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Boston Lost 15,000 Middle-Income Households Over 25 Years, Report Says

Triple-deckers along Edgewood Street in Dorchester. (Jesse Costa/WBUR)MoreCloseclosemore
Triple-deckers along Edgewood Street in Dorchester. (Jesse Costa/WBUR)

A growing Boston has added tens of thousands of households in the last 25 years, but the city's middle class is shrinking overall, a new report spotlights.

From 1990 to 2014, the number of high-income households in Boston jumped by 43,000 and the number of low-income households increased by 30,000, but the tally of households at the middle of the income distribution fell by 15,000, according to a Boston Foundation analysis of census data, out Wednesday.

(Courtesy of the Boston Foundation)
(Courtesy of the Boston Foundation)

The foundation's figures mirror findings on the national level, showing a decline in the share of middle-class Americans.

The report says the growth in the share of high-income households reflects Boston's addition of higher-wage jobs, like in health care and informational technology sectors — and that high housing costs play a key role, as well.

"[A]s demand to live in Boston dramatically outpaces the production of new
housing, higher-income households are the only ones equipped to stay and pay market rates," the analysis states.

The Boston Foundation has advocated for an increase in housing production in the area, as a way to moderate housing costs. A new coalition of 15 municipal leaders that includes Boston Mayor Marty Walsh just last week called for the creation of 185,000 new housing units by 2030.

The report — titled "Boston's Booming ... But For Whom?" — collects data from a number of sources on a variety of economic indicators for the city and region, including income inequality, poverty, economic mobility and home ownership.

(Courtesy of the Boston Foundation)
(Courtesy of the Boston Foundation)

As Boston Foundation President and CEO Paul Grogan writes in its introduction, "[t]here is some encouraging news" in the analysis, such as Boston's overall prosperity and relative strength in economic mobility, compared with peer cities.

Nevertheless, the report focuses on the area's inequities along lines of race and class.

"Finding ways to better leverage our economic boom for the benefit of all residents and all neighborhoods has become the central challenge of our time," it concludes.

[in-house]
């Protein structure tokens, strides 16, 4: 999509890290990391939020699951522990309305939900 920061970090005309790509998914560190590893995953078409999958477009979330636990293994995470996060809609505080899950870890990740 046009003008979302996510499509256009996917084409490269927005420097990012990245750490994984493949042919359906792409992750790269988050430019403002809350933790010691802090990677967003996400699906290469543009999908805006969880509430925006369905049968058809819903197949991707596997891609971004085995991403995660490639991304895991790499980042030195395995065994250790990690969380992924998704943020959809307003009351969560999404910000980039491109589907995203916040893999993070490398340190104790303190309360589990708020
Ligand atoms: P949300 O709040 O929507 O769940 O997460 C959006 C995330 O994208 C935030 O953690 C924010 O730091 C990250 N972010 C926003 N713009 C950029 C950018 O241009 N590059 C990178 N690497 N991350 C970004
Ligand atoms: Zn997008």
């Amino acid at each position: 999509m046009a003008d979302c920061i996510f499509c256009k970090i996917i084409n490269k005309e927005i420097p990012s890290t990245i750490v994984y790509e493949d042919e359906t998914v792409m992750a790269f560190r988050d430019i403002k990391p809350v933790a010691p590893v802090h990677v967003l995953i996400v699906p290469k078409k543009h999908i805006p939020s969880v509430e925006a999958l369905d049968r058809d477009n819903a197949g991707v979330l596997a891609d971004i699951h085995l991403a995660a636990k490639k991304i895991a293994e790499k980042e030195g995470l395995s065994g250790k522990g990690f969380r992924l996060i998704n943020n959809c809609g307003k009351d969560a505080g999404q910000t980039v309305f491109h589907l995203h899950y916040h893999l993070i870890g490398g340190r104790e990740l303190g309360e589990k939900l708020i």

The analysis adds another sobering statistic to Boston's issues with housing affordability: In just 20 of the city's 170 census tracts, households earning the median income can comfortably afford the area's median rent. (In this report, such affordable rent is defined as 30 percent or less of a household's income.)

"[I]t’s striking," the analysis states, "that wide swaths of several neighborhoods that were once thought of as affordable actually are not. ... In 2018, every single census tract in Dorchester, Roxbury and Mattapan is unaffordable to households earning median incomes." Here's a map view of that finding:

(Courtesy of the Boston Foundation)
(Courtesy of the Boston Foundation)

For all of Boston, median monthly rent is $2,613, per the report — a total that's 51 percent of median household income in the city.

The Walsh administration recently announced a new, higher housing production target, saying it is outpacing its original goal, which was announced in 2014.

The focus of the housing plan, Walsh told reporters two weeks ago, is to "make sure that people can stay in the city of Boston."

The city has said it expects to have about 100,000 more residents by 2030.

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Benjamin Swasey Twitter Digital Manager
Ben is WBUR's digital manager. He occasionally reports on economic and transportation policy, climate and social issues, and politics.

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